Afghanistan combat missions change daily
By Capt. Sheree Savage, 133AW Public Affairs
/ Published December 04, 2008
BAGRAM, Afghanistan --
From aircraft mechanics to the flight crew, everyday is a little different for deployed Minnesota Airmen stationed at Bagram Airbase in Afghanistan.
Command pilot, Maj. Jeffrey Wong, 109th Airlift Squadron, and his crew departed for their first combat air-land mission in country Monday, Dec. 1. The first stop was a military base in Herat where they delivered supplies and picked up about 50 Afghanistan and U.S. Army military leaders.
On board the C-130 Hercules aircraft was Maj. Gen. Robert Cone, Commander of Combined Security Transition Command-Afghanistan, which trains, equips and fields the Afghan National Security Forces, both the Afghan National Army and Afghan National Police.
"What we are really trying to do is accelerate the development of the Afghan National Security Forces," said Maj. Gen. Cone. "The Afghans today are talking more than half of the fight and what we would like to see is for them to take as much of all of it as quick as we can to get that done."
Last year the Afghan National Army grew by 26,000 Soldiers and next year it's expected to expand by 28,000. The U.S. military has been training the Afghan National Army for five years, but training the police for only one year.
Senior leaders gather every six months to continue strategizing security progression. Maj. Gen. Cone explained that the leadership team recognizes the changing situation in Iraq and with that it should give the military the resources needed to help the Afghans take over quicker than anticipated.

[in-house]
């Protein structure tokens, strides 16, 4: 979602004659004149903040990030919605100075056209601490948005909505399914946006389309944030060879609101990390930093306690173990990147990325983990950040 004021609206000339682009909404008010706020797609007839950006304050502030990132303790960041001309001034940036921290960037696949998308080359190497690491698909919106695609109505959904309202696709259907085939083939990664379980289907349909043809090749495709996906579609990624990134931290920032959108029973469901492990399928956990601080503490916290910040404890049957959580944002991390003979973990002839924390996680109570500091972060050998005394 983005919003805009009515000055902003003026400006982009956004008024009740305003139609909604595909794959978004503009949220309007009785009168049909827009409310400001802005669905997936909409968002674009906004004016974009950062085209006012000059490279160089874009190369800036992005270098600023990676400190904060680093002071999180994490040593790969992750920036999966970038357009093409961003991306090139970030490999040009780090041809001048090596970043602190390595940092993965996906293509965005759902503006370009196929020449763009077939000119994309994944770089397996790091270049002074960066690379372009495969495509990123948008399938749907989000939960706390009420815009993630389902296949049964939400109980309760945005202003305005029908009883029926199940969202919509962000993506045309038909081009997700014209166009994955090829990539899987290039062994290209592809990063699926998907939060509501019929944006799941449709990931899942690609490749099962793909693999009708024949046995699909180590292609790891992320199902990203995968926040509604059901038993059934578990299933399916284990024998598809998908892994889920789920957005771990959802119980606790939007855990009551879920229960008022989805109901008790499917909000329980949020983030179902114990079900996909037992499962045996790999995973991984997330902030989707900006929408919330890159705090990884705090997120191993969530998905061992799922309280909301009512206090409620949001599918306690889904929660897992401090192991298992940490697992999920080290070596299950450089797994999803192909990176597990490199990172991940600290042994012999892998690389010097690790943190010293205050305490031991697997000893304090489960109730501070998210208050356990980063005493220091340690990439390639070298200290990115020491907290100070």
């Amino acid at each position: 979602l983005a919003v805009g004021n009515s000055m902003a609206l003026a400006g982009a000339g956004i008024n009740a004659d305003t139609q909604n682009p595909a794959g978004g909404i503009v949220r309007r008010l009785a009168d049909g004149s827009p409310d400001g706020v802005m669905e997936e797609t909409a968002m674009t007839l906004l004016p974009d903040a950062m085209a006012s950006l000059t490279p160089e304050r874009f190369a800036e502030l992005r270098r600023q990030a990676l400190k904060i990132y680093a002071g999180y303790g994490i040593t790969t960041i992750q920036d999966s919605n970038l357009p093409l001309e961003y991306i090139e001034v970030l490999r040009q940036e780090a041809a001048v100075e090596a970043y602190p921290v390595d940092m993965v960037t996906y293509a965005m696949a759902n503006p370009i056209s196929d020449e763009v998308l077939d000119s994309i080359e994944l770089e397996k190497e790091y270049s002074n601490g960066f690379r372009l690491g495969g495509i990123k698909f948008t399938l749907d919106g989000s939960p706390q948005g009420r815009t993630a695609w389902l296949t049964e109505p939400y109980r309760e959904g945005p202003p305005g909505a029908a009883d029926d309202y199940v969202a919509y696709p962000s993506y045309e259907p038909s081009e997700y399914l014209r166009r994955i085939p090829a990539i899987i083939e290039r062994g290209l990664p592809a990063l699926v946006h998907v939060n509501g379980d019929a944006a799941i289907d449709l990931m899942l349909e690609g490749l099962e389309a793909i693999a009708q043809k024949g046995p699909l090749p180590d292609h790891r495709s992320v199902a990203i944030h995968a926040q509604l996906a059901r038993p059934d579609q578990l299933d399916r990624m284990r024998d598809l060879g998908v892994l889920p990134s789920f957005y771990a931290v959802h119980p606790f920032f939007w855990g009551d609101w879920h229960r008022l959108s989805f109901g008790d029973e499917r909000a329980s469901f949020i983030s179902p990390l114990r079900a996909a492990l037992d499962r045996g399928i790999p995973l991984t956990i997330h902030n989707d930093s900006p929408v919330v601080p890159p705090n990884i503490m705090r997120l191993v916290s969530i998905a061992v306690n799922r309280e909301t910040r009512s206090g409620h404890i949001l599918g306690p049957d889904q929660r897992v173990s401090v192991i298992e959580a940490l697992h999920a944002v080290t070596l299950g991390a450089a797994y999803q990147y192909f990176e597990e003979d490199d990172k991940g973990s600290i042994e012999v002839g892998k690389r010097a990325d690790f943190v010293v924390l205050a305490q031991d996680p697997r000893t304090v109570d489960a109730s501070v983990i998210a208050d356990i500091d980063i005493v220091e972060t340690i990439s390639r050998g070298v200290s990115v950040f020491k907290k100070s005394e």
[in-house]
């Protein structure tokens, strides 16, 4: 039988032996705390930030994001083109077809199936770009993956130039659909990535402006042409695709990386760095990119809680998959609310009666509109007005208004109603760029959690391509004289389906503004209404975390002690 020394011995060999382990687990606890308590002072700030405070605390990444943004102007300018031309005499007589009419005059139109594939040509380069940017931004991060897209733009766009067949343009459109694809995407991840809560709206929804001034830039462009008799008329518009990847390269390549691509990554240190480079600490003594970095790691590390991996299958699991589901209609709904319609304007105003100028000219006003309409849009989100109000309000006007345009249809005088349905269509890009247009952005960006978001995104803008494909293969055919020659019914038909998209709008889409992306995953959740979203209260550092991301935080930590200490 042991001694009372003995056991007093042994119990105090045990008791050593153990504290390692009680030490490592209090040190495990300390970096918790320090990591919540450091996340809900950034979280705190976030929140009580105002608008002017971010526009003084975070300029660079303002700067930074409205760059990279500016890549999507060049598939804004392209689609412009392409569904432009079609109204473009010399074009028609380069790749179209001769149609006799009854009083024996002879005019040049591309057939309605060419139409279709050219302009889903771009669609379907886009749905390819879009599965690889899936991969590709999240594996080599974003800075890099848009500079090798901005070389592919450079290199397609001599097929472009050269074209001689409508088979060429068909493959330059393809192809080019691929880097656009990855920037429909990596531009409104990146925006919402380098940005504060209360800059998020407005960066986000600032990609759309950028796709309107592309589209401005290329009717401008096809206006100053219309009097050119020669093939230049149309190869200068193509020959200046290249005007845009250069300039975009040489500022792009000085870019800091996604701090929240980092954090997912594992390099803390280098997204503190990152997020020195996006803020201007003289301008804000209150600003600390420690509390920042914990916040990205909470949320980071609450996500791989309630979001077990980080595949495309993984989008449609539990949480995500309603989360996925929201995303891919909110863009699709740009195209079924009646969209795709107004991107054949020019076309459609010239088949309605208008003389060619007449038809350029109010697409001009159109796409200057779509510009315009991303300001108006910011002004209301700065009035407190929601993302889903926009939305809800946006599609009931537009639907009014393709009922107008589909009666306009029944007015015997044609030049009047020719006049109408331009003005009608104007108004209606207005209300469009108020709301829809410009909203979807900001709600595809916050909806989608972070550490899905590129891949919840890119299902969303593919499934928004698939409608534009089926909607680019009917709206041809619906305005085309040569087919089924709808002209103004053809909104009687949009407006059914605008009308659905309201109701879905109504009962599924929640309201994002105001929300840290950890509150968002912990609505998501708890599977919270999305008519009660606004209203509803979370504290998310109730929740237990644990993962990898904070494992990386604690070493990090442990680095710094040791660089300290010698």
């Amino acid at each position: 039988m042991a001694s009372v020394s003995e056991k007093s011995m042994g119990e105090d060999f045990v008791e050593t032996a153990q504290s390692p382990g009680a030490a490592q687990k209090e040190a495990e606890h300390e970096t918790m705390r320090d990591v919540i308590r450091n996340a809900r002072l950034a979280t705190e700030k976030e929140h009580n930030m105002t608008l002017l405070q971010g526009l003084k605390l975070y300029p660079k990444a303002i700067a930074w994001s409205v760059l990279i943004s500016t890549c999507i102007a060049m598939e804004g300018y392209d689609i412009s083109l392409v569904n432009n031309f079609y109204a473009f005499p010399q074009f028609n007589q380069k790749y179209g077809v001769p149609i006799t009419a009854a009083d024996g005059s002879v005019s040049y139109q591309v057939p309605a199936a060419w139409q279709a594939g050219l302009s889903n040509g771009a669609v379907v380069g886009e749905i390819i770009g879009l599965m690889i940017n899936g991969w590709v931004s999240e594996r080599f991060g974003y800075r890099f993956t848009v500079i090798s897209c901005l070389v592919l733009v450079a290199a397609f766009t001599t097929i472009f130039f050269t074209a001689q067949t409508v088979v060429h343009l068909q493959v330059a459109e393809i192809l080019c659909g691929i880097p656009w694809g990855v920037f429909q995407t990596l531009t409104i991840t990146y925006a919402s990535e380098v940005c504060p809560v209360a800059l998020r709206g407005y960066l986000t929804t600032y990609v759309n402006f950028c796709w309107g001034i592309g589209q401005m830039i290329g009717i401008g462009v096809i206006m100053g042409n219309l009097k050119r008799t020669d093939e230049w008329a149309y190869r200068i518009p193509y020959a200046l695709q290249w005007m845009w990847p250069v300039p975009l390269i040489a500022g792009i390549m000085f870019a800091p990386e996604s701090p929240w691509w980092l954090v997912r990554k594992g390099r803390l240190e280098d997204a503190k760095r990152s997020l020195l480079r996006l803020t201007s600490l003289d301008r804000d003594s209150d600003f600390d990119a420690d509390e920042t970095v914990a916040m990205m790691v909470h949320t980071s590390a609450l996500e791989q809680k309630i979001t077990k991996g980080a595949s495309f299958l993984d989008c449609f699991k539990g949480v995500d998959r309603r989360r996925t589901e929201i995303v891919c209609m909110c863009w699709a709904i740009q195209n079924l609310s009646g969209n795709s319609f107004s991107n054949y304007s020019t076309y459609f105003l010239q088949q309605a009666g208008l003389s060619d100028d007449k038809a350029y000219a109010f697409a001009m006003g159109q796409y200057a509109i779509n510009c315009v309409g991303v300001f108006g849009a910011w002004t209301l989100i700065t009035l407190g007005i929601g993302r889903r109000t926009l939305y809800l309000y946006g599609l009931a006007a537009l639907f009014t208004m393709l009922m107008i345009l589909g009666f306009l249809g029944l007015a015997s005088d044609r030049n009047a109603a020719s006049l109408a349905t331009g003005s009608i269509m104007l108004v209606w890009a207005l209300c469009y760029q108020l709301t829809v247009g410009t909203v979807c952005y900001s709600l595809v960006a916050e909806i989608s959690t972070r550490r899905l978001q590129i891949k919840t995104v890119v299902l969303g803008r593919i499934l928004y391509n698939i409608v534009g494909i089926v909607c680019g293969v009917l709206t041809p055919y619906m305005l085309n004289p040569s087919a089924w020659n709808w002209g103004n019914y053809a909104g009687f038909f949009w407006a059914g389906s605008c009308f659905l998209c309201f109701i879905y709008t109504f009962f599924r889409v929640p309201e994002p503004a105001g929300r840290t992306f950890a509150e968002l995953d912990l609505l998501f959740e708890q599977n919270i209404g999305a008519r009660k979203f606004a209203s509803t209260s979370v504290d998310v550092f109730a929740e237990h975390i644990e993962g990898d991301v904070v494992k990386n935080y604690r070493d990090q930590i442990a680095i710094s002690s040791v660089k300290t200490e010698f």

Soon after Maj. Gen. Cone and his team were transported to Kabul, Afghanistan, the 133rd Airlift Wing crew headed to Camp Bastian, Kandahar Airfield in southern Afghanistan to pick up nearly 50 Marines after they served in the field for eight months.
This mission was the first combat mission in Afghanistan for Tech. Sgt. Jason Weber, a loadmaster in the 109th Airlift Squadron.
"It's rewarding doing a job that I trained for," said Tech. Sgt. Weber. "It was nice to work with a crew today that has done this before; they were very helpful and instructional."
Tech. Sgt. Weber worked with Master Sgt. Josh Meister, also a loadmaster with the 109th Airlift Squadron, on their first mission. Both loadmasters were positioned in the rear of the aircraft watching for threats and were prepared to release flares if needed.
"We're ready for our next mission," said Tech. Sgt. Weber. "We are prepared for air land, air drop and aeromedical missions."
Twelve hours after take off the crew returned safely to Bagram Airfield in Afghanistan.